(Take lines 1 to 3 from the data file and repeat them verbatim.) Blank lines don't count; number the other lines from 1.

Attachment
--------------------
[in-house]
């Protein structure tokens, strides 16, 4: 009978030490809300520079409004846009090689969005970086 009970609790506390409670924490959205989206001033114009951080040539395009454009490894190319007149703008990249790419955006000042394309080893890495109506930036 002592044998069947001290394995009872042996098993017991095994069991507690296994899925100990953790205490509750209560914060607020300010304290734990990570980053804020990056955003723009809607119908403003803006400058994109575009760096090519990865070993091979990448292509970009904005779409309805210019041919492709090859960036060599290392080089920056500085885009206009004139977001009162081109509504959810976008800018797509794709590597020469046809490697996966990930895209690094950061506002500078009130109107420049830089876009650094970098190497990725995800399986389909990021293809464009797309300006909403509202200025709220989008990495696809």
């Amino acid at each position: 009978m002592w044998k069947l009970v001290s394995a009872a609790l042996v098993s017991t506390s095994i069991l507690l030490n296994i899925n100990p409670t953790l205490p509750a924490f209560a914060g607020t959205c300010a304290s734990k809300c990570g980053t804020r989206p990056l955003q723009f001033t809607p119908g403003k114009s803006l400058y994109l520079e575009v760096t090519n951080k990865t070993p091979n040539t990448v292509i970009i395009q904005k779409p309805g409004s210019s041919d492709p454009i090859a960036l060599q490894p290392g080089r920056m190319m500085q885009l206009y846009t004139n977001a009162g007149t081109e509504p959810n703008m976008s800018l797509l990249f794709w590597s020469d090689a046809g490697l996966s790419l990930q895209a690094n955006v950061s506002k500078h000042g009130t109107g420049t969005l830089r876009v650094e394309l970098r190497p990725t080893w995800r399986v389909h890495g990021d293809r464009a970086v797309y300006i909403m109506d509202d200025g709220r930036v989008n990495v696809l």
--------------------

[in-house]
């Protein structure tokens, strides 16, 4: 009978030490809300520079409004846009090689969005970086 009970609790506390409670924490959205989206001033114009951080040539395009454009490894190319007149703008990249790419955006000042394309080893890495109506930036 002592044998069947001290394995009872042996098993017991095994069991507690296994899925100990953790205490509750209560914060607020300010304290734990990570980053804020990056955003723009809607119908403003803006400058994109575009760096090519990865070993091979990448292509970009904005779409309805210019041919492709090859960036060599290392080089920056500085885009206009004139977001009162081109509504959810976008800018797509794709590597020469046809490697996966990930895209690094950061506002500078009130109107420049830089876009650094970098190497990725995800399986389909990021293809464009797309300006909403509202200025709220989008990495696809």
């Amino acid at each position: 009978m002592w044998k069947l009970v001290s394995a009872a609790l042996v098993s017991t506390s095994i069991l507690l030490n296994i899925n100990p409670t953790l205490p509750a924490f209560a914060g607020t959205c300010a304290s734990k809300c990570g980053t804020r989206p990056l955003q723009f001033t809607p119908g403003k114009s803006l400058y994109l520079e575009v760096t090519n951080k990865t070993p091979n040539t990448v292509i970009i395009q904005k779409p309805g409004s210019s041919d492709p454009i090859a960036l060599q490894p290392g080089r920056m190319m500085q885009l206009y846009t004139n977001a009162g007149t081109e509504p959810n703008m976008s800018l797509l990249f794709w590597s020469d090689a046809g490697l996966s790419l990930q895209a690094n955006v950061s506002k500078h000042g009130t109107g420049t969005l830089r876009v650094e394309l970098r190497p990725t080893w995800r399986v389909h890495g990021d293809r464009a970086v797309y300006i909403m109506d509202d200025g709220r930036v989008n990495v696809l």